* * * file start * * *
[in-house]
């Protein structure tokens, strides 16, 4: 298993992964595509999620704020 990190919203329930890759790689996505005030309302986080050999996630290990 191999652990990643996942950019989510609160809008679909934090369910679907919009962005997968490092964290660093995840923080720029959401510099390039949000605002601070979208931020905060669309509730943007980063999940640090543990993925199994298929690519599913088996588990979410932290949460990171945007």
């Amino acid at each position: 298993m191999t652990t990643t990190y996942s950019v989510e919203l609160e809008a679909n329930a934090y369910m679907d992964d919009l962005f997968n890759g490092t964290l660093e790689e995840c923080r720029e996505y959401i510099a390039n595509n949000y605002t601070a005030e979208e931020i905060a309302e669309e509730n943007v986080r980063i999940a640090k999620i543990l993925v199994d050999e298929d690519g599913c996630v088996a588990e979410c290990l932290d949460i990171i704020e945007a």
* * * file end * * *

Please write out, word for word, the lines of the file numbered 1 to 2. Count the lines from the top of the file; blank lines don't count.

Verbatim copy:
[in-house]
């Protein structure tokens, strides 16, 4: 298993992964595509999620704020 990190919203329930890759790689996505005030309302986080050999996630290990 191999652990990643996942950019989510609160809008679909934090369910679907919009962005997968490092964290660093995840923080720029959401510099390039949000605002601070979208931020905060669309509730943007980063999940640090543990993925199994298929690519599913088996588990979410932290949460990171945007």